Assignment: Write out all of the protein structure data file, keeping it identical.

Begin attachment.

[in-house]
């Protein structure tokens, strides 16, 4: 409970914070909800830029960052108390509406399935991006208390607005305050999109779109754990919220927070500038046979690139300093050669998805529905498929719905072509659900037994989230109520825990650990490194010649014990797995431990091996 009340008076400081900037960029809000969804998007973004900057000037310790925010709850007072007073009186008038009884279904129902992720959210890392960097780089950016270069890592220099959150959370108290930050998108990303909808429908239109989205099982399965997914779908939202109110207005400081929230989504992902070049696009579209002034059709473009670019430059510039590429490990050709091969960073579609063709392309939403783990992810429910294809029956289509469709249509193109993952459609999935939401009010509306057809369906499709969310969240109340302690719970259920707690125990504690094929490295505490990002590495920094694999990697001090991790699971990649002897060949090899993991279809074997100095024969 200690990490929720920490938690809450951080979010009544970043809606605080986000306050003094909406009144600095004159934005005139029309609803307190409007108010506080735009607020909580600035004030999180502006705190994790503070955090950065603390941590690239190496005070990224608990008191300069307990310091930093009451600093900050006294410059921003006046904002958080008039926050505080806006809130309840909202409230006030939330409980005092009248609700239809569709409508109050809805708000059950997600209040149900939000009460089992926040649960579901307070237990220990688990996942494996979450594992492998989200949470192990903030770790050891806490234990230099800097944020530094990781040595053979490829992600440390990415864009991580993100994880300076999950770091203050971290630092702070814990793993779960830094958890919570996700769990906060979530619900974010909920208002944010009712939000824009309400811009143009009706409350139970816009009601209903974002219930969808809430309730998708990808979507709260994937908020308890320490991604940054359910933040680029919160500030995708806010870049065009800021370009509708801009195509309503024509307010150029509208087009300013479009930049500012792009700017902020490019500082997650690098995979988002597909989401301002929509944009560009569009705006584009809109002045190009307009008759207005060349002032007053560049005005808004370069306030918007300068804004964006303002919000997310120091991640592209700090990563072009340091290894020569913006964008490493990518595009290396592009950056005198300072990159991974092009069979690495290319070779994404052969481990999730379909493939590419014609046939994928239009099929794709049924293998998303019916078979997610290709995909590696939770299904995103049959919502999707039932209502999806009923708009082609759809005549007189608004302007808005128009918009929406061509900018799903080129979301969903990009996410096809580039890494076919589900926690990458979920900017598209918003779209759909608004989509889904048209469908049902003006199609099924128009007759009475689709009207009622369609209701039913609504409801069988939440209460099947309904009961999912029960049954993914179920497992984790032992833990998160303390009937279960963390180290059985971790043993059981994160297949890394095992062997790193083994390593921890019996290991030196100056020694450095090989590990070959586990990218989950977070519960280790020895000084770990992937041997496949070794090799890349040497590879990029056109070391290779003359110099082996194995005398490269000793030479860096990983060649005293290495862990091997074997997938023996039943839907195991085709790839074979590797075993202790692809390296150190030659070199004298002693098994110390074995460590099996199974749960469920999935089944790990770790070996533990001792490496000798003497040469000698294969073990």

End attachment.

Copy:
[in-house]
């Protein structure tokens, strides 16, 4: 409970914070909800830029960052108390509406399935991006208390607005305050999109779109754990919220927070500038046979690139300093050669998805529905498929719905072509659900037994989230109520825990650990490194010649014990797995431990091996 009340008076400081900037960029809000969804998007973004900057000037310790925010709850007072007073009186008038009884279904129902992720959210890392960097780089950016270069890592220099959150959370108290930050998108990303909808429908239109989205099982399965997914779908939202109110207005400081929230989504992902070049696009579209002034059709473009670019430059510039590429490990050709091969960073579609063709392309939403783990992810429910294809029956289509469709249509193109993952459609999935939401009010509306057809369906499709969310969240109340302690719970259920707690125990504690094929490295505490990002590495920094694999990697001090991790699971990649002897060949090899993991279809074997100095024969 200690990490929720920490938690809450951080979010009544970043809606605080986000306050003094909406009144600095004159934005005139029309609803307190409007108010506080735009607020909580600035004030999180502006705190994790503070955090950065603390941590690239190496005070990224608990008191300069307990310091930093009451600093900050006294410059921003006046904002958080008039926050505080806006809130309840909202409230006030939330409980005092009248609700239809569709409508109050809805708000059950997600209040149900939000009460089992926040649960579901307070237990220990688990996942494996979450594992492998989200949470192990903030770790050891806490234990230099800097944020530094990781040595053979490829992600440390990415864009991580993100994880300076999950770091203050971290630092702070814990793993779960830094958890919570996700769990906060979530619900974010909920208002944010009712939000824009309400811009143009009706409350139970816009009601209903974002219930969808809430309730998708990808979507709260994937908020308890320490991604940054359910933040680029919160500030995708806010870049065009800021370009509708801009195509309503024509307010150029509208087009300013479009930049500012792009700017902020490019500082997650690098995979988002597909989401301002929509944009560009569009705006584009809109002045190009307009008759207005060349002032007053560049005005808004370069306030918007300068804004964006303002919000997310120091991640592209700090990563072009340091290894020569913006964008490493990518595009290396592009950056005198300072990159991974092009069979690495290319070779994404052969481990999730379909493939590419014609046939994928239009099929794709049924293998998303019916078979997610290709995909590696939770299904995103049959919502999707039932209502999806009923708009082609759809005549007189608004302007808005128009918009929406061509900018799903080129979301969903990009996410096809580039890494076919589900926690990458979920900017598209918003779209759909608004989509889904048209469908049902003006199609099924128009007759009475689709009207009622369609209701039913609504409801069988939440209460099947309904009961999912029960049954993914179920497992984790032992833990998160303390009937279960963390180290059985971790043993059981994160297949890394095992062997790193083994390593921890019996290991030196100056020694450095090989590990070959586990990218989950977070519960280790020895000084770990992937041997496949070794090799890349040497590879990029056109070391290779003359110099082996194995005398490269000793030479860096990983060649005293290495862990091997074997997938023996039943839907195991085709790839074979590797075993202790692809390296150190030659070199004298002693098994110390074995460590099996199974749960469920999935089944790990770790070996533990001792490496000798003497040469000698294969073990």